“10.1 The Act is amended by adding the following after section 9:

9.1 (1) No regulation made by the Governor in Council under section 9 shall come into force unless it has been approved by a committee of the House of Commons that is designated or established by the House for that purpose.

(2) A regulation approved by a committee of the House of Commons under subsection (1) comes into force on the day following its approval.”

Municipal Grants ActGovernment Orders

10:05 a.m.

Reform

Werner Schmidt Reform Kelowna, BC

moved:

Motion No. 16

That Bill C-10, in Clause 11, be amended by replacing line 39 on page 12 with the following:

“authority.

10.1 Notwithstanding anything in this Act, where a corporation included in Schedule III or IV is authorized to make a payment to a taxing authority in lieu of a real property tax, a frontage or area tax or a business occupancy tax, as the case may be, pursuant to regulations made under subsection 9(1), and decides not to make that payment, the corporation shall, without delay, provide the authority with written reasons for that decision.”

Motion No. 17

That Bill C-10, in Clause 11, be amended by replacing line 39 on page 12 with the following:

“authority.

10.1 Notwithstanding anything in this Act, where the Royal Canadian Mint, Canada Post Corporation or Canada Mortgage and Housing Corporation is authorized to make a payment to a taxing authority in lieu of a business occupancy tax and the corporation decides not to make that payment, the corporation shall, without delay, provide the authority with written reasons for that decision.”

Motion No. 18

That Bill C-10, in Clause 13, be amended by replacing line 10 on page 13 with the following:

“(b) the Royal Canadian Mint, Canada Post Corporation and Canada Mortgage and Housing Corporation and every corporation included in Schedule”

Municipal Grants ActGovernment Orders

10:05 a.m.

Bloc

Ghislain Lebel Bloc Chambly, QC

moved:

Motion No. 19

That Bill C-10, in Clause 13, be amended by replacing line 12 on page 13 with the following:

“or professional occupancy tax, comply with any regula-”

Motion No. 41

That Bill C-10 be amended by adding after line 40 on page 14 the following new clause:

“15.1 (1) The Minister shall, within twelve months after the end of each fiscal year, cause a report on the administration of this Act during the preceding fiscal year to be made.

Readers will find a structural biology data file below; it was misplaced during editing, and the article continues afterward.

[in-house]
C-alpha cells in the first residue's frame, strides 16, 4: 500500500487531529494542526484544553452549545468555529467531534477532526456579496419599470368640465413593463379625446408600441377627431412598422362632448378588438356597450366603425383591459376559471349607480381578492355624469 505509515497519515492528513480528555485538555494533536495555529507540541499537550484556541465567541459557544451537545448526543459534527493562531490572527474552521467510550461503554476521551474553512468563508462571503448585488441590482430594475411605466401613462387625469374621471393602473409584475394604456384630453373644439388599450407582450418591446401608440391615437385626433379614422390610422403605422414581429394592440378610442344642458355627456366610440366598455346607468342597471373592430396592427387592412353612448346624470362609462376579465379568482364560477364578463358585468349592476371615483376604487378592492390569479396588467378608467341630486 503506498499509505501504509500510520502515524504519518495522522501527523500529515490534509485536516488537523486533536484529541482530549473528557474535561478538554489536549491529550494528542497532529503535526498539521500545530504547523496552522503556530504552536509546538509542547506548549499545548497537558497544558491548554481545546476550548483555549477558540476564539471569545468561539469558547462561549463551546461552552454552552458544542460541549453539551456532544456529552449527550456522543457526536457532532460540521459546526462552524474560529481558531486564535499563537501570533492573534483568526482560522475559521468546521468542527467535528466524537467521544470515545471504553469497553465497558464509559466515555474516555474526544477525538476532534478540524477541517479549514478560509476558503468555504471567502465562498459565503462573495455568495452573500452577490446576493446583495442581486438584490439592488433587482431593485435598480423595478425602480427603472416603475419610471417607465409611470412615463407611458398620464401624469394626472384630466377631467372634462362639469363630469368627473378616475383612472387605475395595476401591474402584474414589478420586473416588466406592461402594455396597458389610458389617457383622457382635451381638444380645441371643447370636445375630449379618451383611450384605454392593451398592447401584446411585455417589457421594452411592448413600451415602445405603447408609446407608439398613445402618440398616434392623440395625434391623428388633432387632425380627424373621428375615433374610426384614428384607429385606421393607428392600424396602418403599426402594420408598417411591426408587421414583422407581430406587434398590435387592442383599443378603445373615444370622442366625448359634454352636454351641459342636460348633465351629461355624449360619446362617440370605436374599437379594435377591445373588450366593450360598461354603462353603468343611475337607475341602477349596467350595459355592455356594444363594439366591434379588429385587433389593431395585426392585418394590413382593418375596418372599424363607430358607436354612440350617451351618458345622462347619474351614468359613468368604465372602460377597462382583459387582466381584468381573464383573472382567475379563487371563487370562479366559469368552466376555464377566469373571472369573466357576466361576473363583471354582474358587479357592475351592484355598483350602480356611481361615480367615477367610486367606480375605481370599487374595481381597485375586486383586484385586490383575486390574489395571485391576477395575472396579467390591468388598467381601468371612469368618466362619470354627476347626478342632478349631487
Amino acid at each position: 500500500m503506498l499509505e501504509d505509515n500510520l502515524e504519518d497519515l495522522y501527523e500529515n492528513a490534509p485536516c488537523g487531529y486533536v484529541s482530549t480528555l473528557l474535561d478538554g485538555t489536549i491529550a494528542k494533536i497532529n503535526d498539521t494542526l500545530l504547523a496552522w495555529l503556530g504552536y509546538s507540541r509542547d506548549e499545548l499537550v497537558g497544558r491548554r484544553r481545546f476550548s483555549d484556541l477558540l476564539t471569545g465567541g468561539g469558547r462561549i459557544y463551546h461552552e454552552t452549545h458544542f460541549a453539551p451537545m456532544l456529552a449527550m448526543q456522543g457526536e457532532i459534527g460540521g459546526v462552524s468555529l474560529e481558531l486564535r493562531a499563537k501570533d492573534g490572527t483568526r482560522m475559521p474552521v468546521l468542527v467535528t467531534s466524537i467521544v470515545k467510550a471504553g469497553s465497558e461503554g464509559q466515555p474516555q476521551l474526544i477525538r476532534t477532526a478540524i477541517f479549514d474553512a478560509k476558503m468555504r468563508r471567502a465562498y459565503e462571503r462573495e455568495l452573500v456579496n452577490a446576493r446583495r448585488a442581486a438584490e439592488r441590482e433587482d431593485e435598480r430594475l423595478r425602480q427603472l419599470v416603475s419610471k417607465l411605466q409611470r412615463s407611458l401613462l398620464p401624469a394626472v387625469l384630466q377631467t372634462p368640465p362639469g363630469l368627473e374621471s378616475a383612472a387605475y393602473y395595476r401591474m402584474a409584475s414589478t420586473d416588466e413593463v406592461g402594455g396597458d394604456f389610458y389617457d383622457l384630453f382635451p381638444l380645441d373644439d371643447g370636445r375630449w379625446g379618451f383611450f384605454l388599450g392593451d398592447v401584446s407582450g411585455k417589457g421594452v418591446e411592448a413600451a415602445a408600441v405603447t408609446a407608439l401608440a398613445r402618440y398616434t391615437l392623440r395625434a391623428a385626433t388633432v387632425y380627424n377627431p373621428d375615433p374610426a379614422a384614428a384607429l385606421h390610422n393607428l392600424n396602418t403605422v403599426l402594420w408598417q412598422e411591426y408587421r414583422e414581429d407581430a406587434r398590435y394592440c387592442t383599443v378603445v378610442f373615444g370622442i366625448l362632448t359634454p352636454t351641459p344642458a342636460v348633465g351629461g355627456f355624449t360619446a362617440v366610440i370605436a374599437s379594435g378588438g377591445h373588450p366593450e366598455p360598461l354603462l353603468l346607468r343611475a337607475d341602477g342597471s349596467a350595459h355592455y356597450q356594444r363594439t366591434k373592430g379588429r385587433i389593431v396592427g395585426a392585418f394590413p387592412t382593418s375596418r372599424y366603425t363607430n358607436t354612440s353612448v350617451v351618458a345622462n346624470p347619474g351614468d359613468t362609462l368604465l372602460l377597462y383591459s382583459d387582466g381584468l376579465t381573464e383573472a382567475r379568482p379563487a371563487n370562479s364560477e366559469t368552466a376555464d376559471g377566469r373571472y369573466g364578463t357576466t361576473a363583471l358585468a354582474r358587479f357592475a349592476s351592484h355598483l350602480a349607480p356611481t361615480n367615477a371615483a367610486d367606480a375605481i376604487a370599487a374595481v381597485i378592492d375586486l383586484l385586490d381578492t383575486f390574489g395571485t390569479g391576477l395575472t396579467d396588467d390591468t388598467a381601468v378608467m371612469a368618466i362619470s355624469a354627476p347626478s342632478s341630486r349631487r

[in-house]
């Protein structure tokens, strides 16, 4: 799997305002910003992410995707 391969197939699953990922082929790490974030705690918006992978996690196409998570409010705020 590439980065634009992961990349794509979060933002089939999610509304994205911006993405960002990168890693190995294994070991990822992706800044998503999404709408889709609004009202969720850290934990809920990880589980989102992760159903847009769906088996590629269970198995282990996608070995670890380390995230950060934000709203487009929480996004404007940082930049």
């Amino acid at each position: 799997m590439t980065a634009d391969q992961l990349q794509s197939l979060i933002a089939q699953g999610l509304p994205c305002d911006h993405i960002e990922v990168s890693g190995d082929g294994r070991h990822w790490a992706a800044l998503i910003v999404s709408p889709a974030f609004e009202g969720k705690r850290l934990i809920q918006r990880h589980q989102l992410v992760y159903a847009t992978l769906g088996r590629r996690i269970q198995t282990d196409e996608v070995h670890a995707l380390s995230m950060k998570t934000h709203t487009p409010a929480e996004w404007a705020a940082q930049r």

(2) The Minister shall cause a copy of the report referred to in subsection (1) to be laid before the House of Commons on any of the first fifteen days on which that House is sitting after the day on which the report is made.”

Motion No. 42

That Bill C-10 be amended by adding after line 40 on page 14 the following new clause:

“15.1 (1) The Minister shall, within twelve months after March 31, 2004 and every four years after that, cause a comprehensive review and report of the provisions and operation of this Act during the preceding four years to be made.

(2) The Minister shall cause a copy of the report referred to in subsection (1) to be laid before the House of Commons on any of the first fifteen days on which that House is sitting after the day on which the report is made.”

Motion No. 43

That Bill C-10 be amended by adding after line 40 on page 14 the following new clause:

“15.1 (1) The Minister shall, within twelve months after March 31, 2005 and every five years after that, cause a comprehensive review and report of the provisions and operation of this Act during the preceding five years to be made.

(2) The Minister shall cause a copy of the report referred to in subsection (1) to be laid before the House of Commons on any of the first fifteen days on which that House is sitting after the day on which the report is made.”

Motion No. 44

That Bill C-10 be amended by adding after line 40 on page 14 the following new clause:

“15.1 (1) The Minister shall, within twelve months after March 31, 2003 and every three years after that, cause a comprehensive review and report of the provisions and operation of this Act during the preceding three years to be made.

(2) The Minister shall cause a copy of the report referred to in subsection (1) to be laid before the House of Commons on any of the first fifteen days on which that House is sitting after the day on which the report is made.”

Municipal Grants ActGovernment Orders

10:10 a.m.

Reform

Werner Schmidt Reform Kelowna, BC

Mr. Speaker, actually Bill C-10 is not that bad. It is a reasonable bill because it changes the title of the bill to refer to payments in lieu of taxes rather than grants in lieu of taxes. That is a pretty reasonable thing to do.

Another thing we need to recognize is that the bill provides a certain element of fairness and equity to municipalities so that they can actually predict what will be happening and they can make projections in terms of budgeting.

The bill is supported by the Federation of Canadian Municipalities. It is certainly consistent with Reform Party policy, which is that governments should be paying the same property taxes that other citizens of Canada pay. It is very important that we have fairness, equality and equity in the whole business of property taxes as far as the government is concerned.

However some very significant amendments need to take place at this time. In particular, we need to recognize the accountability factor in this bill.

The bill provides discretionary power to the minister. It gives the minister the discretionary power to do a number of things. He may pay the taxes; he may not pay the taxes. He may make those payments or he may not. He may pay those taxes late. If they are paid late, he may decide whether or not they are in fact late. He also may decide whether he should pay supplementary payments, such as interest payments, on those particular late payments of taxes. All of that is at the discretion of the minister. The same discretion also applies to the corporations. While the constitution provides that the Government of Canada cannot be forced to pay property taxes or make payments in lieu of taxes, the coercion element cannot be done unless there is a constitutional amendment.